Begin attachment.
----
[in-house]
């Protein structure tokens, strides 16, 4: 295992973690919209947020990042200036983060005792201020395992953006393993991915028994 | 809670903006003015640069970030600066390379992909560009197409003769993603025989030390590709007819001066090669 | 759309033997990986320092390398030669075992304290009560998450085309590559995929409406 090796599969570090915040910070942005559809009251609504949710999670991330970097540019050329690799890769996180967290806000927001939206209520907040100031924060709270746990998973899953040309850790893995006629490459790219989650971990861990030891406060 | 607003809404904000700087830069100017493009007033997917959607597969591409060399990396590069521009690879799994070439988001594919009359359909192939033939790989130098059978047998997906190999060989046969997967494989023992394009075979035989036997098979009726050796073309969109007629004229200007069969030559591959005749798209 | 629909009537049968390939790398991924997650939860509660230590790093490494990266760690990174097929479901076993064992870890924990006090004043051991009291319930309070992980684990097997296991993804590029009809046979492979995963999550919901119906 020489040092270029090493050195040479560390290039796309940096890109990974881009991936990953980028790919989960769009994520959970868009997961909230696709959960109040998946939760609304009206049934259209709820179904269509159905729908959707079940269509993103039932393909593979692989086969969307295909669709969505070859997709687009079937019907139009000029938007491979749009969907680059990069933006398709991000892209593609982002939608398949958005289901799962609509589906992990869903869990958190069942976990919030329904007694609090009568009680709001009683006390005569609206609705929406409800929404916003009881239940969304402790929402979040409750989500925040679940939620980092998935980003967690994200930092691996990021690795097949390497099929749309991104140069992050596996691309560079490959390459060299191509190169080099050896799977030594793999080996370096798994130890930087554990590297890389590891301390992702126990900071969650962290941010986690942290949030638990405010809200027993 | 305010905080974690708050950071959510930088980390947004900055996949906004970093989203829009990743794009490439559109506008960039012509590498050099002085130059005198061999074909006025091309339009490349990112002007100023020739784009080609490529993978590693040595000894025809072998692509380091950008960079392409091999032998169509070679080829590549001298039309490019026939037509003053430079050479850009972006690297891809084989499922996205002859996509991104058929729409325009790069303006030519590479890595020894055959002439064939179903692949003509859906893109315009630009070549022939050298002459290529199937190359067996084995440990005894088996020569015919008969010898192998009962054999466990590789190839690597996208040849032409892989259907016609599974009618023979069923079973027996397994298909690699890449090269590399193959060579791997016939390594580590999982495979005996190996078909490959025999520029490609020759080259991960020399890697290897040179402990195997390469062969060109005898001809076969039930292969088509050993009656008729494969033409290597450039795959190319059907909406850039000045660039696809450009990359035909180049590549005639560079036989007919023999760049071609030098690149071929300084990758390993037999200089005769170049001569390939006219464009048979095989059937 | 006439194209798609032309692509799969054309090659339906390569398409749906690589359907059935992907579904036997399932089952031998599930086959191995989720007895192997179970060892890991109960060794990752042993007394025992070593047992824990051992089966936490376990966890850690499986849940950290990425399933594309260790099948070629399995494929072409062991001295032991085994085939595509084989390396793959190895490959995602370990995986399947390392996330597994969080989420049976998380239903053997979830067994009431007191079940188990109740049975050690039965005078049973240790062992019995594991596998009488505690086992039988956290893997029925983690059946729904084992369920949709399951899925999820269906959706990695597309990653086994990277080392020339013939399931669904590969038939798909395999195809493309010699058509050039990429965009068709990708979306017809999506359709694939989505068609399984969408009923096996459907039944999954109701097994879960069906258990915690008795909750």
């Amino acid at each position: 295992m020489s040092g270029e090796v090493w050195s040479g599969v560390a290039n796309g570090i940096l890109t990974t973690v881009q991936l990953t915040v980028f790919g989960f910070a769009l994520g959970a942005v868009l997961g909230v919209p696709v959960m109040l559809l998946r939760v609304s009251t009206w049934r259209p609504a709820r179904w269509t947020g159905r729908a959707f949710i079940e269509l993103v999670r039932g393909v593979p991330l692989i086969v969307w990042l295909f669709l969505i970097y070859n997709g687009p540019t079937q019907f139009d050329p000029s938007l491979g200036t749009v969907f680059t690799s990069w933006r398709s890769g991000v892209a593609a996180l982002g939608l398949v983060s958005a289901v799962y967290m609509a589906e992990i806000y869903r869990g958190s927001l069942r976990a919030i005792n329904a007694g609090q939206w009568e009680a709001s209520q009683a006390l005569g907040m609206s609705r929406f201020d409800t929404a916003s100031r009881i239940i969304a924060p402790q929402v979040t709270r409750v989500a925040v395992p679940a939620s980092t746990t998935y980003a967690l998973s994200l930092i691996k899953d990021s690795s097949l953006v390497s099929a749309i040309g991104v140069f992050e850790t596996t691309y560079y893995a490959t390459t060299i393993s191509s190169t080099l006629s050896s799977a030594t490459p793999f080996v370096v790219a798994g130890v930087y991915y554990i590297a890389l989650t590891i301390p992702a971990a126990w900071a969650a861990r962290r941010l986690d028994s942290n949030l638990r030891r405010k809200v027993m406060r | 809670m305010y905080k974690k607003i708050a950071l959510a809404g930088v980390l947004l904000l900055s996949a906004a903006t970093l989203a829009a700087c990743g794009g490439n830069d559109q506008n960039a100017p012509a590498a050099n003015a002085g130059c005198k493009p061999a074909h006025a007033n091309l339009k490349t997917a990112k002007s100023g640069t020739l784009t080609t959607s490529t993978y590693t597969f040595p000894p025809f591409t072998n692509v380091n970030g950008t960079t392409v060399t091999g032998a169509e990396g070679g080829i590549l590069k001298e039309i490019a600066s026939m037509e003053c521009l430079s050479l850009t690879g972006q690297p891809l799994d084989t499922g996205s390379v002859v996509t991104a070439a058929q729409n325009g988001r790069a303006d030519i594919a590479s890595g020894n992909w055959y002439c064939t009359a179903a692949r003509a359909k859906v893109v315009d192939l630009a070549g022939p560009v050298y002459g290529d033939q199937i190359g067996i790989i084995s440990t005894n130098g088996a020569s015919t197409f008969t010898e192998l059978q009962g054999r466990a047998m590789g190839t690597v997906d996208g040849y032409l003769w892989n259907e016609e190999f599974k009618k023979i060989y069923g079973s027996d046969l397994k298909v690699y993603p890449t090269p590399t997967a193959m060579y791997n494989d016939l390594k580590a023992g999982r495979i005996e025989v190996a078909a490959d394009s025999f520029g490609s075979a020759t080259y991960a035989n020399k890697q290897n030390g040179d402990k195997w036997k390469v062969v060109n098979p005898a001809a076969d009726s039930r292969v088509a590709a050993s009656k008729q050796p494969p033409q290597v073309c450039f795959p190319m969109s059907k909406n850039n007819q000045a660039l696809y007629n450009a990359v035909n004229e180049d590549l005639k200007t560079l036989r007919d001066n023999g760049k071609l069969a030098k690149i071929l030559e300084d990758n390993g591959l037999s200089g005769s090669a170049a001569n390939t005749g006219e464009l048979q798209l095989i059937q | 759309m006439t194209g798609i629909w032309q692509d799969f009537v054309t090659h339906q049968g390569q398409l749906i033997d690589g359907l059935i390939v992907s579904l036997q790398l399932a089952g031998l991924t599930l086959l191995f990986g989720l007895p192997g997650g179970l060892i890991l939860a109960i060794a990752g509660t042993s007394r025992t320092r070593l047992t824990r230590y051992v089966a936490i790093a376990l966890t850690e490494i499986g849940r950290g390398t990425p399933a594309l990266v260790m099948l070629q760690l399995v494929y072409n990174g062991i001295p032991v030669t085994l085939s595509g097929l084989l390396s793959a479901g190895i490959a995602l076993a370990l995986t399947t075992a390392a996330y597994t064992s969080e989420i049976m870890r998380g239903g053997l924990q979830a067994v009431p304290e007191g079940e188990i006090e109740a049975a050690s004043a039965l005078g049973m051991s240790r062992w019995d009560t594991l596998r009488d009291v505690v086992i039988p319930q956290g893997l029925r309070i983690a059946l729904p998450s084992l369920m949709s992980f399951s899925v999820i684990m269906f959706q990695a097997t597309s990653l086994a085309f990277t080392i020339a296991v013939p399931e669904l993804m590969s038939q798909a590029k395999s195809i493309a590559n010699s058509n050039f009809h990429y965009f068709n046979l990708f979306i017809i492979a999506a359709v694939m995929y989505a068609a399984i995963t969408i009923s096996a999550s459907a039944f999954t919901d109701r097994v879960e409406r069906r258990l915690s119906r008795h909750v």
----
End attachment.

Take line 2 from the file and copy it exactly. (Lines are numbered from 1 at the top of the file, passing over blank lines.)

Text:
């Protein structure tokens, strides 16, 4: 295992973690919209947020990042200036983060005792201020395992953006393993991915028994 | 809670903006003015640069970030600066390379992909560009197409003769993603025989030390590709007819001066090669 | 759309033997990986320092390398030669075992304290009560998450085309590559995929409406 090796599969570090915040910070942005559809009251609504949710999670991330970097540019050329690799890769996180967290806000927001939206209520907040100031924060709270746990998973899953040309850790893995006629490459790219989650971990861990030891406060 | 607003809404904000700087830069100017493009007033997917959607597969591409060399990396590069521009690879799994070439988001594919009359359909192939033939790989130098059978047998997906190999060989046969997967494989023992394009075979035989036997098979009726050796073309969109007629004229200007069969030559591959005749798209 | 629909009537049968390939790398991924997650939860509660230590790093490494990266760690990174097929479901076993064992870890924990006090004043051991009291319930309070992980684990097997296991993804590029009809046979492979995963999550919901119906 020489040092270029090493050195040479560390290039796309940096890109990974881009991936990953980028790919989960769009994520959970868009997961909230696709959960109040998946939760609304009206049934259209709820179904269509159905729908959707079940269509993103039932393909593979692989086969969307295909669709969505070859997709687009079937019907139009000029938007491979749009969907680059990069933006398709991000892209593609982002939608398949958005289901799962609509589906992990869903869990958190069942976990919030329904007694609090009568009680709001009683006390005569609206609705929406409800929404916003009881239940969304402790929402979040409750989500925040679940939620980092998935980003967690994200930092691996990021690795097949390497099929749309991104140069992050596996691309560079490959390459060299191509190169080099050896799977030594793999080996370096798994130890930087554990590297890389590891301390992702126990900071969650962290941010986690942290949030638990405010809200027993 | 305010905080974690708050950071959510930088980390947004900055996949906004970093989203829009990743794009490439559109506008960039012509590498050099002085130059005198061999074909006025091309339009490349990112002007100023020739784009080609490529993978590693040595000894025809072998692509380091950008960079392409091999032998169509070679080829590549001298039309490019026939037509003053430079050479850009972006690297891809084989499922996205002859996509991104058929729409325009790069303006030519590479890595020894055959002439064939179903692949003509859906893109315009630009070549022939050298002459290529199937190359067996084995440990005894088996020569015919008969010898192998009962054999466990590789190839690597996208040849032409892989259907016609599974009618023979069923079973027996397994298909690699890449090269590399193959060579791997016939390594580590999982495979005996190996078909490959025999520029490609020759080259991960020399890697290897040179402990195997390469062969060109005898001809076969039930292969088509050993009656008729494969033409290597450039795959190319059907909406850039000045660039696809450009990359035909180049590549005639560079036989007919023999760049071609030098690149071929300084990758390993037999200089005769170049001569390939006219464009048979095989059937 | 006439194209798609032309692509799969054309090659339906390569398409749906690589359907059935992907579904036997399932089952031998599930086959191995989720007895192997179970060892890991109960060794990752042993007394025992070593047992824990051992089966936490376990966890850690499986849940950290990425399933594309260790099948070629399995494929072409062991001295032991085994085939595509084989390396793959190895490959995602370990995986399947390392996330597994969080989420049976998380239903053997979830067994009431007191079940188990109740049975050690039965005078049973240790062992019995594991596998009488505690086992039988956290893997029925983690059946729904084992369920949709399951899925999820269906959706990695597309990653086994990277080392020339013939399931669904590969038939798909395999195809493309010699058509050039990429965009068709990708979306017809999506359709694939989505068609399984969408009923096996459907039944999954109701097994879960069906258990915690008795909750």